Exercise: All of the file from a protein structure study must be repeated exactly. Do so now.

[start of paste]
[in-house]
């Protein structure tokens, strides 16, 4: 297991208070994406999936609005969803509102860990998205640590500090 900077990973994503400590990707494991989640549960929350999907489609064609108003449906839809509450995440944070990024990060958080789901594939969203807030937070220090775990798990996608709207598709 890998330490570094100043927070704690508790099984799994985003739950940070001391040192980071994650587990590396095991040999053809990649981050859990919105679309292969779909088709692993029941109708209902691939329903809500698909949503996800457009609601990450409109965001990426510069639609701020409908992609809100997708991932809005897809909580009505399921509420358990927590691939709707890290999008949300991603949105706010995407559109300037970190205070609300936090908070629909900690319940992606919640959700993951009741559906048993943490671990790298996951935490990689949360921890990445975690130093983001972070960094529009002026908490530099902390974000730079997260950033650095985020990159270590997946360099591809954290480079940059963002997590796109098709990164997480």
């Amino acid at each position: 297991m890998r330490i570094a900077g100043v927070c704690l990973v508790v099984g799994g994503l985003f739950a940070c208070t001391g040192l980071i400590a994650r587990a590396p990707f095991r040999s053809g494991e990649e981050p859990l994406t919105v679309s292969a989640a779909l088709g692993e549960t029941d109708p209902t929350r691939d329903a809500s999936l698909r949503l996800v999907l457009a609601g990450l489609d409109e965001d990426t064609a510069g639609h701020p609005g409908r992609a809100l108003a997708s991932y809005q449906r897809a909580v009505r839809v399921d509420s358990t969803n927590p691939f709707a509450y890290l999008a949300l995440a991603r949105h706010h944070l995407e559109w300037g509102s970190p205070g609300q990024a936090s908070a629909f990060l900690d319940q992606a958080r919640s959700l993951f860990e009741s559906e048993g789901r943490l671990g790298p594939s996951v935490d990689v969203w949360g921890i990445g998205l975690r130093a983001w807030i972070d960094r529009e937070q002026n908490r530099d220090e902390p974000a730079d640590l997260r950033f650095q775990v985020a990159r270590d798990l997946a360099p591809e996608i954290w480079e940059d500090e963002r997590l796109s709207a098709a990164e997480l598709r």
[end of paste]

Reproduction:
[in-house]
């Protein structure tokens, strides 16, 4: 297991208070994406999936609005969803509102860990998205640590500090 900077990973994503400590990707494991989640549960929350999907489609064609108003449906839809509450995440944070990024990060958080789901594939969203807030937070220090775990798990996608709207598709 890998330490570094100043927070704690508790099984799994985003739950940070001391040192980071994650587990590396095991040999053809990649981050859990919105679309292969779909088709692993029941109708209902691939329903809500698909949503996800457009609601990450409109965001990426510069639609701020409908992609809100997708991932809005897809909580009505399921509420358990927590691939709707890290999008949300991603949105706010995407559109300037970190205070609300936090908070629909900690319940992606919640959700993951009741559906048993943490671990790298996951935490990689949360921890990445975690130093983001972070960094529009002026908490530099902390974000730079997260950033650095985020990159270590997946360099591809954290480079940059963002997590796109098709990164997480």
């Amino acid at each position: 297991m890998r330490i570094a900077g100043v927070c704690l990973v508790v099984g799994g994503l985003f739950a940070c208070t001391g040192l980071i400590a994650r587990a590396p990707f095991r040999s053809g494991e990649e981050p859990l994406t919105v679309s292969a989640a779909l088709g692993e549960t029941d109708p209902t929350r691939d329903a809500s999936l698909r949503l996800v999907l457009a609601g990450l489609d409109e965001d990426t064609a510069g639609h701020p609005g409908r992609a809100l108003a997708s991932y809005q449906r897809a909580v009505r839809v399921d509420s358990t969803n927590p691939f709707a509450y890290l999008a949300l995440a991603r949105h706010h944070l995407e559109w300037g509102s970190p205070g609300q990024a936090s908070a629909f990060l900690d319940q992606a958080r919640s959700l993951f860990e009741s559906e048993g789901r943490l671990g790298p594939s996951v935490d990689v969203w949360g921890i990445g998205l975690r130093a983001w807030i972070d960094r529009e937070q002026n908490r530099d220090e902390p974000a730079d640590l997260r950033f650095q775990v985020a990159r270590d798990l997946a360099p591809e996608i954290w480079e940059d500090e963002r997590l796109s709207a098709a990164e997480l598709r």